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On Getting Stuff Done Without Working 24/7

February 2, 2011

Happy Wednesday! I hope your week (and day) is going well. Today we’re going to talk about getting stuff done without working like a mad person 24/7. I think this is a good time to touch on the subject as it is still early in the new year and you may be experiencing the twin, somewhat dichotomous thoughts of 1. Oh, my goodness, who said it could be February? I have so much to do and so little time, while at the same time thinking 2. I have so much time. No need to panic, yet. So let’s talk about getting stuff done so you don’t panic and you do have time for a nap without feeling guilty (or needing a TARDIS or time-turner).

This isn’t expert advice on time management. In fact, I’m not sure what makes one an expert in time management. I suppose doing research studies. So I’ve not done any research studies, but I have been able to get quite a bit of work done without working 24/7, no matter how skeptical my work colleagues may be about that claim. So first a bit of context.

I’ve been at my current position for 2.5 years. It’s a tenure-track position so I’m expected to do research, publish, and serve on university-level committees. I also managed somehow to assume management of the University Archives during my second year on top of my position as one of the library faculty members. Oh, I also supervise SJSU Library School Student Interns who teach with us in the information literacy course that is mandatory for first-year students. My job also includes the usual things like reference and collection development, plus grant writing. I’m also, unsurprisingly, very into sharing my love and knowledge of technology with others so I often teach workshops for the Faculty Development Office. So, my work life is pretty busy.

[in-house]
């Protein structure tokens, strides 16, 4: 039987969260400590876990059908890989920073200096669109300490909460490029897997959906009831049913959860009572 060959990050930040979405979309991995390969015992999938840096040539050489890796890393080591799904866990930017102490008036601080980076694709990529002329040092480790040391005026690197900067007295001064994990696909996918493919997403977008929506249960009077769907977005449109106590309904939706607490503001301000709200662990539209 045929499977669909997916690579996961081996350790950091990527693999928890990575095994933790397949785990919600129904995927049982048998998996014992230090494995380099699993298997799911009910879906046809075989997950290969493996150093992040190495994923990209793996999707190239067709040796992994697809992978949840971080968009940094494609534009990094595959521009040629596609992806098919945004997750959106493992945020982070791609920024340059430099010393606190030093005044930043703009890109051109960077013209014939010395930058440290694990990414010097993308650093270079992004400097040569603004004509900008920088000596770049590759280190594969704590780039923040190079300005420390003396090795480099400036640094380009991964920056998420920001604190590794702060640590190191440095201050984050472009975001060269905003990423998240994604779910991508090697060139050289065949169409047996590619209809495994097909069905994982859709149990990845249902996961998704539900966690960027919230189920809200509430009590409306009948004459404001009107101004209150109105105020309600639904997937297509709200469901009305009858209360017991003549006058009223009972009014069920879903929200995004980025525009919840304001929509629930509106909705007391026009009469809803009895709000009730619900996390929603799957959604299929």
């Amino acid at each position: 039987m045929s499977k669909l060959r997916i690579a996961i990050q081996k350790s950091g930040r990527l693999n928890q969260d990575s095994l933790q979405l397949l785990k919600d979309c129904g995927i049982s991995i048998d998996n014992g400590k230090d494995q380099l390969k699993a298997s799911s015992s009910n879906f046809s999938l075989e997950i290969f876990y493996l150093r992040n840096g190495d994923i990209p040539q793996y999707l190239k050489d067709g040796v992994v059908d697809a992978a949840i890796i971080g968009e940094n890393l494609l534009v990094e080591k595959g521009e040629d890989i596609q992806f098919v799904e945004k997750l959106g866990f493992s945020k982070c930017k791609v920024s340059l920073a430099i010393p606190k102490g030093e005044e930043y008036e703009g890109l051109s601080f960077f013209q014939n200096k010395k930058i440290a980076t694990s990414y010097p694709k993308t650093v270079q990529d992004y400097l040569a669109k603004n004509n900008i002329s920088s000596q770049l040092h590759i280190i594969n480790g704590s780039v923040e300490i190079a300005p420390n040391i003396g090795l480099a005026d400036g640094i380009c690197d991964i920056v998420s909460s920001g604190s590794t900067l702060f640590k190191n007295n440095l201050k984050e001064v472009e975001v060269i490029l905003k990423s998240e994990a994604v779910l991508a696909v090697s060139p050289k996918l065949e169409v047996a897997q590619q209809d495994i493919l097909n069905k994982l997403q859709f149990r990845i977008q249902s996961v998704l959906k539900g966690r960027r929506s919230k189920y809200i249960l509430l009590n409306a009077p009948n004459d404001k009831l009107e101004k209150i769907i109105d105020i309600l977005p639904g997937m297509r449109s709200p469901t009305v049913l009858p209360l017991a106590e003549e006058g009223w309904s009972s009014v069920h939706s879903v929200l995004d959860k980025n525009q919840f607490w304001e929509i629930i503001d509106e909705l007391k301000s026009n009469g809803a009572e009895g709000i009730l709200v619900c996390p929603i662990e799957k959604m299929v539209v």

With my workload, and the workload of librarians and people in general, it is easy to be sucked into the vicious cycle of working 24/7 because you need to be connected 24/7. I thought like that when I first started my current position, and I literally had no life. I worked through the weekends, developed a wicked case of insomnia, and basically was looking at burnout before my first year was up. Obviously something had to change and I’ll tell you what I did, and no, this isn’t one of those “happy thought” advice columns about giving up what you don’t like and only doing what you do like–that’s not realistic and I’m definitely a realist (or an insane optimist, it depends on who you ask). So here’ my advice for not working insane hours and still getting insane amounts of work done: